Cheap Marijuana Is Causing Cannabis Tax Revenue Drops in Legal States

Cheap marijuana at legal dispensaries may be great news for consumers, but unfortunately it's not so great news for local and state governments who are looking for extra revenue.

Many legal states are facing lower revenues than expected partly due to the low cost of marijuana. For instance, Colorado reported its highest marijuana revenue month in March with $106 million in cannabis sales. But just two months later in May, those numbers dropped to $96.9 million, and the state's medical marijuana sales hit their lowest point ever with only $26.2 million in sales.

Meanwhile in California, a state that only legalized marijuana this year, sales numbers have been far lower than expected. The state recorded only $34 million in cannabis sales tax for the first quarter of 2018, about one-third of what was predicted. Oregon and Washington are also facing issues related to overproduction of cannabis and low prices.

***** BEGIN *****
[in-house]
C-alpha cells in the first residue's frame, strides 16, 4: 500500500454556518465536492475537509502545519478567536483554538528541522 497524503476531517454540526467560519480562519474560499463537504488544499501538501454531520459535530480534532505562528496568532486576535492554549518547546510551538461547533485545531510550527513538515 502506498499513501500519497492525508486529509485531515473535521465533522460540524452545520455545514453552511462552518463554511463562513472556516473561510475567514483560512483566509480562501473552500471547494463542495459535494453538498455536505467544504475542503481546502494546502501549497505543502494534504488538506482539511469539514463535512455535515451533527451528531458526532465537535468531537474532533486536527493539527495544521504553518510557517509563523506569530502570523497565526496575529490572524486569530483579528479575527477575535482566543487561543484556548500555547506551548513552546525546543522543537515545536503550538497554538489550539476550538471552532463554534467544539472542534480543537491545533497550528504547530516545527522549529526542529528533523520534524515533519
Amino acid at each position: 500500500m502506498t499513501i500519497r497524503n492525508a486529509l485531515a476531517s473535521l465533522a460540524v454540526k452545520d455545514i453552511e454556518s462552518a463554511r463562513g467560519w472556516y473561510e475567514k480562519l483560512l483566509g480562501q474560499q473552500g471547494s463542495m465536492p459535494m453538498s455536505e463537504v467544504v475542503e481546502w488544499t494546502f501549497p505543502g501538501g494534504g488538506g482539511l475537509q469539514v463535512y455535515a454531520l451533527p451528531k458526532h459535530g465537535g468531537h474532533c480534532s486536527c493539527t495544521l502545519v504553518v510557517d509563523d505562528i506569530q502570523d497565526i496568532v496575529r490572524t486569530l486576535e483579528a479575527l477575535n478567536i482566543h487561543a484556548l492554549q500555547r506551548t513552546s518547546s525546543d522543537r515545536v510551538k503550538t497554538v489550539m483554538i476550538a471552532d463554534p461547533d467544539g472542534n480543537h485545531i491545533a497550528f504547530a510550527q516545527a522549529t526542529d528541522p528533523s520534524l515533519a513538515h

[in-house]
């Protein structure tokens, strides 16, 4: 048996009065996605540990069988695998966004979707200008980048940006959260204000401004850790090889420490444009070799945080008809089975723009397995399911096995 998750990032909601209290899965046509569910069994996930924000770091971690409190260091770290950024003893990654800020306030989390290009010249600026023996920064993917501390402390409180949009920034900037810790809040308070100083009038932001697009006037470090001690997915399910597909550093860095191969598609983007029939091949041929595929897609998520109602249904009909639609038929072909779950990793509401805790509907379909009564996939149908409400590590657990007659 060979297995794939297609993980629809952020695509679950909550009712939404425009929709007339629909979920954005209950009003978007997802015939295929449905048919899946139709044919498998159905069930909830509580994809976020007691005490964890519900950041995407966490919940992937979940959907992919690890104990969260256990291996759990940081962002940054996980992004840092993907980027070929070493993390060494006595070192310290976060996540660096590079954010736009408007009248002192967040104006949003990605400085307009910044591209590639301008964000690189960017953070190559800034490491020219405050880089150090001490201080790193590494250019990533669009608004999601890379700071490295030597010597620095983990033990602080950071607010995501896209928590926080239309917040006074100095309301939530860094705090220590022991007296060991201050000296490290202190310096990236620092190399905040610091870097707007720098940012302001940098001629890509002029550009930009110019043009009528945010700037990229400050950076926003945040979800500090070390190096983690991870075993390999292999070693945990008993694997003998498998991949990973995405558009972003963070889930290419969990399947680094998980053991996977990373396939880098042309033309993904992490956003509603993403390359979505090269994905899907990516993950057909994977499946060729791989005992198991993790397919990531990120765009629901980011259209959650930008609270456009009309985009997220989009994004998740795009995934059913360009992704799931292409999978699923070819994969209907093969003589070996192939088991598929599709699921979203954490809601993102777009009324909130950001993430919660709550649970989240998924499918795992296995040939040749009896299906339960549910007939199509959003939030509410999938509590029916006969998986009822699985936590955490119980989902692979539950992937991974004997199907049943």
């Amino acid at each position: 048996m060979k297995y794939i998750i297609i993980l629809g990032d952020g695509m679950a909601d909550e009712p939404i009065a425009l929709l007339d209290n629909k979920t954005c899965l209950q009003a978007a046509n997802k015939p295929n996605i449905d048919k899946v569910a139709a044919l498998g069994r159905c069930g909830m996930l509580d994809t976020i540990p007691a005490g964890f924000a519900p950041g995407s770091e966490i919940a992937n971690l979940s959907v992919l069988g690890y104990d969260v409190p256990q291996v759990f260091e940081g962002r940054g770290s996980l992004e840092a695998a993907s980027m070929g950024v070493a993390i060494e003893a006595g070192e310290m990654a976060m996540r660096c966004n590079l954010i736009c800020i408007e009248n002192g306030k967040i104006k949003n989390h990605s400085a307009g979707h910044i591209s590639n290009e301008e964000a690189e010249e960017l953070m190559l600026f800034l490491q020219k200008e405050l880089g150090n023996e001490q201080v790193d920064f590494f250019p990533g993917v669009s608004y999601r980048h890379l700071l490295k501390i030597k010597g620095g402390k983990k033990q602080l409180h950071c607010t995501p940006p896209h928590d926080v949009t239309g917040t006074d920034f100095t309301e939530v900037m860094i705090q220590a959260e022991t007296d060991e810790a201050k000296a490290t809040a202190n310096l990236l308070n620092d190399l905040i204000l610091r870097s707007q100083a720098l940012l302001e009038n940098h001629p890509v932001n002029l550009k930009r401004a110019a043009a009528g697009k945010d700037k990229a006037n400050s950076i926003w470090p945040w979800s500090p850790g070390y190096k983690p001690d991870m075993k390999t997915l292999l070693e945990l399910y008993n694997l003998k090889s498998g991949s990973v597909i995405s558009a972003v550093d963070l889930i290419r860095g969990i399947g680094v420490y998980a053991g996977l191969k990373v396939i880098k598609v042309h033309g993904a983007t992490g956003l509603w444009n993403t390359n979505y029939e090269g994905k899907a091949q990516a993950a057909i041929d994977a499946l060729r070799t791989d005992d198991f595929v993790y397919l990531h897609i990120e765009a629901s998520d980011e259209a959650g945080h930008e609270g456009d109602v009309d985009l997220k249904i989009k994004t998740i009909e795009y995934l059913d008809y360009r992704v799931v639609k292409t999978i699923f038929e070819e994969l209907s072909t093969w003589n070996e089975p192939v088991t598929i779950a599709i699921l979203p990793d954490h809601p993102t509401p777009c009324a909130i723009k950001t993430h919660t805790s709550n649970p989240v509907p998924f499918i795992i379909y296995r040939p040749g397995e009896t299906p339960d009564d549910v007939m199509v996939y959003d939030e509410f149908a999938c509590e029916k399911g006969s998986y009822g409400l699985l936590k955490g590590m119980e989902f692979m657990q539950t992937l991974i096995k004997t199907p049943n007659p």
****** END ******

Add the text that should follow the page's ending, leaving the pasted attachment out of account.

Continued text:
The decrease in the price of marijuana is quite drastic. In Colorado a pound of retail cannabis flower costs $846 and pounds of trim average out to $404, which are respectively 16.4 and 42.3 percent less than those prices were one year ago. 

Of course, in some ways lower prices for marijuana can be a good thing. For instance, some people complain that excessive taxes on marijuana keep some customers from leaving the black market. But if legal prices are cheap, that can help some people transition from illegal purchase to legal ones. 

But obviously marijuana businesses and governments would prefer prices to increase to help revenues. But that would mean states would need to start addressing overproduction issues that are leading to those cheap prices in the first place.

Until then, you can continue enjoying your cheap weed.

(h/t Westword)

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